Millions of Americans gained the right this year to appeal decisions made by health plans to an outside, independent decision-maker. But many of these consumers might not know they have the new option — and when they find out, it might be too late.
Federal officials say that, beginning this year, about 44 million people are entitled for the first time to an external appeal, under the 2010 health care law. They are enrolled in self-insured health plans offered through an employer that weren’t grandfathered, or exempted, under the law. Employers with self-insured health plans pay for claims from their own funds instead of through insurance companies, although they often have insurers administer the plans.
In an external review, consumers who have been denied coverage make their cases to an arbiter — who has no financial stake in the decision — that the medical services are necessary and should be paid for by the health plan. A study by the Government Accountability Office this year found that consumers in plans already offering these outside reviews prevailed in as many as 54 percent of the cases. Under the health law, the employer or insurer is required to hire an outside review organization that takes a fresh look at the case and must follow a strict timeframe for processing the appeal. The decision is final and the insurance plan must follow it.
The provision took effect for most plans Jan. 1. But in response to self-insured plans’ concerns about being able to meet some of the requirements, the government said it wouldn’t require the plans to tell members about their external appeals rights until plan years beginning after July 1. Since most plans start their new year in January, that means they won’t have to notify members about their right to external appeals and how to file them until next year.
However, the government isn’t granting enrollees more time to file appeals, said an official at the Department of Health and Human Services, who spoke only on the condition of not being identified. Patients have 180 days from the date of initial denials to file internal appeals to the plan. If the appeals are rejected, they then have another four months to appeal to outside arbiters.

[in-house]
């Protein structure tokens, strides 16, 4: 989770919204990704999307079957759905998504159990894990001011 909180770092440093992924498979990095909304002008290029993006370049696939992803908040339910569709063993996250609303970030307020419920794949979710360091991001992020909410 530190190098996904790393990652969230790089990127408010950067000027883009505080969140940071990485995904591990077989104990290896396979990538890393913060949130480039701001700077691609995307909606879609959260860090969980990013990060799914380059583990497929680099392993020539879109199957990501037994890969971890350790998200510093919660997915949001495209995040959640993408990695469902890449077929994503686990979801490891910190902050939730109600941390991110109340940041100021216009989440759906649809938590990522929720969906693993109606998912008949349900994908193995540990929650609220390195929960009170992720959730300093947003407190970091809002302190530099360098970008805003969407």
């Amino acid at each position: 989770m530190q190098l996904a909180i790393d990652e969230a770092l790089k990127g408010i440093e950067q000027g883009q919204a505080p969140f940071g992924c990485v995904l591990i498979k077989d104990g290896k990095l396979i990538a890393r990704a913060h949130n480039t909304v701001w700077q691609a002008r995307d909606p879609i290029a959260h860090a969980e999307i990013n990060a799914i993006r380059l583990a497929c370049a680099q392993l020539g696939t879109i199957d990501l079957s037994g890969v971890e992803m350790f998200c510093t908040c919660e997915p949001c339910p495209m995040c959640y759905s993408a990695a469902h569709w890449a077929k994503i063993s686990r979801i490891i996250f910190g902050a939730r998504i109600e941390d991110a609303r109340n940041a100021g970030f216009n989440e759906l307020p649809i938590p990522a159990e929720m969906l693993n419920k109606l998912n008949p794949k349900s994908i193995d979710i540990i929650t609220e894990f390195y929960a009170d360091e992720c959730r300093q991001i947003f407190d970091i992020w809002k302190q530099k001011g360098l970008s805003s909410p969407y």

Consumer advocates worry the timing issue could create a Catch-22 for workers. Some beneficiaries might not realize they have the right to take their denied claim to an outside reviewer. Others might find out too late to make the deadline, they say.
“The Affordable Care Act provides important new appeal rights, but it’s equally important that the plans tell consumers they have those rights,” said Cheryl Fish-Parcham, deputy director for health policy at Families USA, a health advocacy group.
Insurance representatives disagree, saying many plans are making efforts to let consumers know about the new appeals rights.
“We have talked to our members and employer customers quite a bit about this issue and what we’ve heard from them is that they are putting these processes in place and they are notifying consumers,” said Robert Zirkelbach, a spokesman for America’s Health Insurance Plans, a trade group that represents more than 1,300 insurers. “They are not waiting.”
Most group health plans have had internal appeals procedures for about a decade and some have instituted external reviews as well. In addition, most states require some sort of outside appeal, but the rules vary in scope and don’t apply to employers’ self-insured plans, which cover about 57 percent of workers, retirees and their dependents. The health law extended the right to internal and external reviews to self-insured plans that are not grandfathered.
There’s another potential obstacle for patients trying to exercise their rights to external appeals. Only 37 independent review organizations are fully accredited, according to the online directory published by URAC, a Washington, D.C.-based nonprofit that certifies groups that meet national standards. Another 14 are in the process of becoming accredited. Yet federal officials expect more than 2,500 external appeals this year.
The health law requires each self-insured plan to contract with three review organizations so that appeals can be processed expeditiously, but federal officials are bending that rule, too. After recognizing that insurers had difficulty finding three review groups, officials agreed to give the plans more flexibility, said Steve Wojcik, vice president for public policy for the National Business Group on Health, which represents 330 large employers, most of which have self-insured health plans. One contract will be enough, he said, “as long as you’re confident that the process is unbiased and independent.”
Still, he said, down the road when the appeals process is fully implemented “this capacity issue is potentially very significant because there have to be a sufficient number of [independent review organizations] to handle the increased expected caseload within the prescribed amount of time the law requires.”
Wojcik said the new appeals requirements might prompt health plans to approve more claims than in the past to avoid scrutiny from external reviewers.
“And the downside is this will mean higher costs for everyone because the plans are covering things they wouldn’t normally have,” he said. “It’s a case of ‘be careful what you ask for.’ “
Contact Susan Jaffe at Jaffe.firstname.lastname@example.org